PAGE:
Can*Con 2017 Schedule

I’m thrilled to be returning to Can*Con, one of my favourite (and one of the best) Canadian conventions. If you’re in Ottawa and have a chance, I highly recommend coming out. If you do, here’s where you’ll find me:

Saturday October 14th

Dealer’s Room — Signing 11:00-11:30 with Linda Poitevin

Salon B — Reading 13:00-13:15 Chadwick Ginther, 13:15-13:30 Leah Bobet, 13:30-13:45 Curtis C. Chen

Salon F — On Spec Magazine 25 Years of Canadian SFF 17:00-17:50 Leah Bobet, Brandon Crilly, Susan Forest, Chadwick Ginther, Diane Walton, Hayden Trenholm (moderator)

Salon F — Stories of the Northmen 19:00-19:50 Chadwick Ginther, Kris Ramsey, Kari Sperring, Una Verdandi, Kate Heartfield (moderator)

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Awesome Crowdfunding Roundup

I’ve become more than a little addicted to supporting crowdfunding projects. Here’s a few of my more recent trophies. I tend to lean heavily towards books and roleplaying games, to the exact surprise of nobody. Lots of ebook editions that can’t be shown too, although I suppose I could’ve thrown my Kobo in the picture…

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I realized that a few of my friends have projects going on at the same time, and so I thought I’d give them a shout out. Here’s a peek at what I’ve been and will be supporting.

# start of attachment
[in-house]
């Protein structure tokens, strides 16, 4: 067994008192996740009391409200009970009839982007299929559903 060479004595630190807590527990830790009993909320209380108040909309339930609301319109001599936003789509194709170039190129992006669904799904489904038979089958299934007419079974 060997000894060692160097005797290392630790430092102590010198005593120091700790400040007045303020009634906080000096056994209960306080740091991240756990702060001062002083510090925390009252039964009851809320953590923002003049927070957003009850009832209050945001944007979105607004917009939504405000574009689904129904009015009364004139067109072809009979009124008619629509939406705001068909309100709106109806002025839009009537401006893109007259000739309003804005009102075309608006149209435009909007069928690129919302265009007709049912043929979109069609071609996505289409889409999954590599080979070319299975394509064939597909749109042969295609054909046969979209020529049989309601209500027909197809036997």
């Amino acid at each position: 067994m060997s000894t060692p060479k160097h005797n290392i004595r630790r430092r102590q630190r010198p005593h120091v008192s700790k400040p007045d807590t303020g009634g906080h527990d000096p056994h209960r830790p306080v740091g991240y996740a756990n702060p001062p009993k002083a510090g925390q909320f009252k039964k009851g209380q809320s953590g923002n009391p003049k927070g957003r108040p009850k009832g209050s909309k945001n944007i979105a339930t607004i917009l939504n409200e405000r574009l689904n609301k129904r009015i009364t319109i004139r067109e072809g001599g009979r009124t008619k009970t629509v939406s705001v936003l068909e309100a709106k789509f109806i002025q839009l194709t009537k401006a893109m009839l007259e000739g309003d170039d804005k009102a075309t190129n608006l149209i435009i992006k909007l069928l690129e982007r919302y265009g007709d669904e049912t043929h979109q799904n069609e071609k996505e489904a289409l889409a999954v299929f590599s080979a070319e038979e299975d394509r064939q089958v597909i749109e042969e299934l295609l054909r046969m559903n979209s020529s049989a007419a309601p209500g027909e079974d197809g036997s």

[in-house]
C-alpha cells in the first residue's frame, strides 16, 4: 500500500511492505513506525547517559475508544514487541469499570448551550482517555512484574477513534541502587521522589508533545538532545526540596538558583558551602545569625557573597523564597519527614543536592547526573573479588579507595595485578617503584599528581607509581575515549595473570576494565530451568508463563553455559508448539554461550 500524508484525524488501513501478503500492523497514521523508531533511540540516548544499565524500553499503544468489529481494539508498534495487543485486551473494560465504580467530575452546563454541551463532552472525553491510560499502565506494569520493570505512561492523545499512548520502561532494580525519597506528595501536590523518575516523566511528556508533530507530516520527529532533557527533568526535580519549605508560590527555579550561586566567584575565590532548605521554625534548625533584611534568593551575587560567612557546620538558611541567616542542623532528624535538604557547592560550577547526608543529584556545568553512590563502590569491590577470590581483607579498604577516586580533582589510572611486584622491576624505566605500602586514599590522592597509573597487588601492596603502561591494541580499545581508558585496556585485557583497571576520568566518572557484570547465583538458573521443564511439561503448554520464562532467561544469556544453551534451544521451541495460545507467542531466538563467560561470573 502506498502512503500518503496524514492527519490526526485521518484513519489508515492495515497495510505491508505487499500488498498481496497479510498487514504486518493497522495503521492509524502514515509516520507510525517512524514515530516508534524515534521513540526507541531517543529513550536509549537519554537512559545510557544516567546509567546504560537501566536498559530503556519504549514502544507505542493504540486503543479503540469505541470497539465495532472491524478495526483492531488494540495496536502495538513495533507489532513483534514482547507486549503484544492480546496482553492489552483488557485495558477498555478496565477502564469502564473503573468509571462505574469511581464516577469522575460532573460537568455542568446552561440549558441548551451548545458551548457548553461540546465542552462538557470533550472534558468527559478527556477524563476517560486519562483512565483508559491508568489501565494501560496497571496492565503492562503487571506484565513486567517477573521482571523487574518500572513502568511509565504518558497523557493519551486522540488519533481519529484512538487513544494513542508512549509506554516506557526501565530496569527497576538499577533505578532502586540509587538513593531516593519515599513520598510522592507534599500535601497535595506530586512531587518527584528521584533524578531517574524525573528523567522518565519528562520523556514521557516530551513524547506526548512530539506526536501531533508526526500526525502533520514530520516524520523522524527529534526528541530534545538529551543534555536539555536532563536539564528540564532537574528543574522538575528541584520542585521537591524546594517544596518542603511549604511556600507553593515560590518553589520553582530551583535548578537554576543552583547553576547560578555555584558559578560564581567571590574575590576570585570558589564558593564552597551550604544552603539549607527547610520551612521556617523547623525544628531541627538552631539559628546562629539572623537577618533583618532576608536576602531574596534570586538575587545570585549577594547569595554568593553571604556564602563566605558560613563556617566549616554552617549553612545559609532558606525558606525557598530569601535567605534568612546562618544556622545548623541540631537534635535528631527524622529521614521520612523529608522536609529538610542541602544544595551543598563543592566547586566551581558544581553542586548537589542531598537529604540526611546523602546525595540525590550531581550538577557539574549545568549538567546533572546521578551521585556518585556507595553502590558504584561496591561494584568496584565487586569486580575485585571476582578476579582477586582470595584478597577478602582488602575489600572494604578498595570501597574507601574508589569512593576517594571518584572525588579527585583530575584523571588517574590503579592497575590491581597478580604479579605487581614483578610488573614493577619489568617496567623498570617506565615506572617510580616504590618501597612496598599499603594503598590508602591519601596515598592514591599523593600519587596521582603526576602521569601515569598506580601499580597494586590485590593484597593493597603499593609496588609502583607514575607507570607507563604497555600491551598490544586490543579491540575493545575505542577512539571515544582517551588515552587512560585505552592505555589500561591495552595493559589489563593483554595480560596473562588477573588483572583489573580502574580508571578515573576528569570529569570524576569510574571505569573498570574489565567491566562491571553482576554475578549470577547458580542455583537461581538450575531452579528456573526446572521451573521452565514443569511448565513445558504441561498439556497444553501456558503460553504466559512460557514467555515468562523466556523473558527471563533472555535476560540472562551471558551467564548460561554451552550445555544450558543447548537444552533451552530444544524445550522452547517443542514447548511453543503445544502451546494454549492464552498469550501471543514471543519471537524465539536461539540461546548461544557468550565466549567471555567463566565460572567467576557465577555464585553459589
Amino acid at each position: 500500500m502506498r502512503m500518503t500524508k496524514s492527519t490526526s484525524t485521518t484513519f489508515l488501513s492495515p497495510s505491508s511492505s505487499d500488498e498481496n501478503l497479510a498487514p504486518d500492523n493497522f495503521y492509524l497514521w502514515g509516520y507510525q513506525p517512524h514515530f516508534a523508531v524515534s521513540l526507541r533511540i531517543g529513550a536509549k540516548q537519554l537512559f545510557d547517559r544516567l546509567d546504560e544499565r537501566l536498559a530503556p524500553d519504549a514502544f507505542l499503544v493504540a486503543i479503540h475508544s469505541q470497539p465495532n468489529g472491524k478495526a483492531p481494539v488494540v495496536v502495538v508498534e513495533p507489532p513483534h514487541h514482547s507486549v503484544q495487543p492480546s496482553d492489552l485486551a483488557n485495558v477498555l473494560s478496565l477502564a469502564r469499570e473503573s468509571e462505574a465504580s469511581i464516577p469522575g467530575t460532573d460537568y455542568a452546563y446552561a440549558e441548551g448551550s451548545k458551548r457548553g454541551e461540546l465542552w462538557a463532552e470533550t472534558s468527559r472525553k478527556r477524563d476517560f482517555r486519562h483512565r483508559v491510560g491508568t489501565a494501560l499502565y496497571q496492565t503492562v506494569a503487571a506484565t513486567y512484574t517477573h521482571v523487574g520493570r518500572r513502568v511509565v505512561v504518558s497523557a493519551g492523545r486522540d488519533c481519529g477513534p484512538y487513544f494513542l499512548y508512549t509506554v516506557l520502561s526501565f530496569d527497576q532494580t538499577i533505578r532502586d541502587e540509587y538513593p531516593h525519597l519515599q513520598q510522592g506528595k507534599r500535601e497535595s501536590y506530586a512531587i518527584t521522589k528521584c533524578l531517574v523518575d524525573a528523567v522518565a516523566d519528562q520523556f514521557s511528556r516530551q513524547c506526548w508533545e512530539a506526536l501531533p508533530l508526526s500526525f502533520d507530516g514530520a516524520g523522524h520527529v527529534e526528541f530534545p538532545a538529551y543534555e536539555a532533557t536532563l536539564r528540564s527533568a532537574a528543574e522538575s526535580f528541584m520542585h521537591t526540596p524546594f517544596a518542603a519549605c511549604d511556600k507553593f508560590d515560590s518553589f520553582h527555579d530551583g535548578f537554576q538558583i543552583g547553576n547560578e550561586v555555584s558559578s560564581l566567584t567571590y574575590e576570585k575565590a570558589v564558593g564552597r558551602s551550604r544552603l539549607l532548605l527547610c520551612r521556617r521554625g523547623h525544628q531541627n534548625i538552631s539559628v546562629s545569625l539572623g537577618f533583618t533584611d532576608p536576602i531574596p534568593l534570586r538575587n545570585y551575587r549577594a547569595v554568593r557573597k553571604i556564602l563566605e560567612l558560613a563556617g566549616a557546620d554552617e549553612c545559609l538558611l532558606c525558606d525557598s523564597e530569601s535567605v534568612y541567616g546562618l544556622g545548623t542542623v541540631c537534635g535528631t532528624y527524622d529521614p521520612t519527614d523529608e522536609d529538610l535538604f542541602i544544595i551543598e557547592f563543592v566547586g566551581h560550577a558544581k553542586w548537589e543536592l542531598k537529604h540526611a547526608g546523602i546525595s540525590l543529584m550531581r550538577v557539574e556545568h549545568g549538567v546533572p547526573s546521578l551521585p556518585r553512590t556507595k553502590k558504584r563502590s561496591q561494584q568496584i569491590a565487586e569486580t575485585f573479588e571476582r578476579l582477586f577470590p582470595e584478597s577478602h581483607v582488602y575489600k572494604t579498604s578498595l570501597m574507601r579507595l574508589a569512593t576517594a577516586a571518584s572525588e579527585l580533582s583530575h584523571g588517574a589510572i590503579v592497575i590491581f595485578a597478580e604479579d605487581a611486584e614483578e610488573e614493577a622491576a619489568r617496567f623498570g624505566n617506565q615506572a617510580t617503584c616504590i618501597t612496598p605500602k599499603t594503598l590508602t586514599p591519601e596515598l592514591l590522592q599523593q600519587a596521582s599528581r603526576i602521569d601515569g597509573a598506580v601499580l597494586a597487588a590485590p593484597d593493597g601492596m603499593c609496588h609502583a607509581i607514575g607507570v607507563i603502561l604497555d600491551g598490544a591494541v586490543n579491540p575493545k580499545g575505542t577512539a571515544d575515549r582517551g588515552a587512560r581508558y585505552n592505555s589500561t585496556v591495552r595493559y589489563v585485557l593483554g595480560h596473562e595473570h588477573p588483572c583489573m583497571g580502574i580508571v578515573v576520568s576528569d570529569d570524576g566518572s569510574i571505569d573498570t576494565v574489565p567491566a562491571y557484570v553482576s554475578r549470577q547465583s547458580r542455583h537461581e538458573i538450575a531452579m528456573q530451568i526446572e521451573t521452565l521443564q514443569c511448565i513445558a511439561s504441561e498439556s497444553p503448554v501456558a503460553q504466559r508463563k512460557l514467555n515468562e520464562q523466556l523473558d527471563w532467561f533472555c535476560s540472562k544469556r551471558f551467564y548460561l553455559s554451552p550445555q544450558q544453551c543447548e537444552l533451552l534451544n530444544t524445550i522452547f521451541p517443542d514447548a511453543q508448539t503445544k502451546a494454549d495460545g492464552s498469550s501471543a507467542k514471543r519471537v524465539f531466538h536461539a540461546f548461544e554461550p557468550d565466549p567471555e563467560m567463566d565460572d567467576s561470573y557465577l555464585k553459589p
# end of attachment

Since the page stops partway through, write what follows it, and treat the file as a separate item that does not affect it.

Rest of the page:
You might remember Scott Henderson from this awesome Thunder Road illustration:

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Scott is trying to fund his epic fantasy graphic novel, The Chronicles of Era.

Book I of The Chronicles of Era: Whispers of Redemption will introduce readers to a world where mankind made for himself a paradise fit for gods. Mankind lived in the City of Heaven for two thousand years before The Adversary destroyed paradise and returned humanity to a harsh and brutal world. The survivors rebuilt their civilization, but their history was reduced to myths and legends. Hundreds of years later, three youths—Seth, Sidrich and Caitleth—are caught between the struggles of a great empire and the scattered rural clans struggling to maintain their way of life.

All the while, secret forces are edging closer to awakening the Gifted Ones and reopen the gates of paradise…

It looks phenomenal.

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Clare C. Marshall is trying to fund her next book: The Silver Spear, a sequel to The Violet Fox.

Clare has written a couple of guest blogs for my site, one on Writing the Bad Guy, and the other on The Creation of Marlenia, the World of the Violet Fox. Clare was recently shortlisted for the inaugural Canadian Self-Publishing Award in the Young Adult category. Go, Clare!

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Cool anthology alert!

My friends Erika Holt and Andrew Romine have stories in this anthology Not Our Kind: Tales of (Not) Belonging, edited by Nayad Monroe. This anthology also has a story by Jennifer Brozek who was the editor of my Steampunk story, “A Taste of the Other Side.” Not Our Kind already has a great ToC, and if it hits its stretch goal, there will be an open call for two more stories to fill out the collection.

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EDGE Publications will be publishing nEvermore if it reaches it’s goal. This is a Poe-inspired anthology edited by Nancy Kilpatrick and Caro Soles. There’s no open reading period on this one, but it looks cool for readers. And October is the perfect time to be thinking of Poe.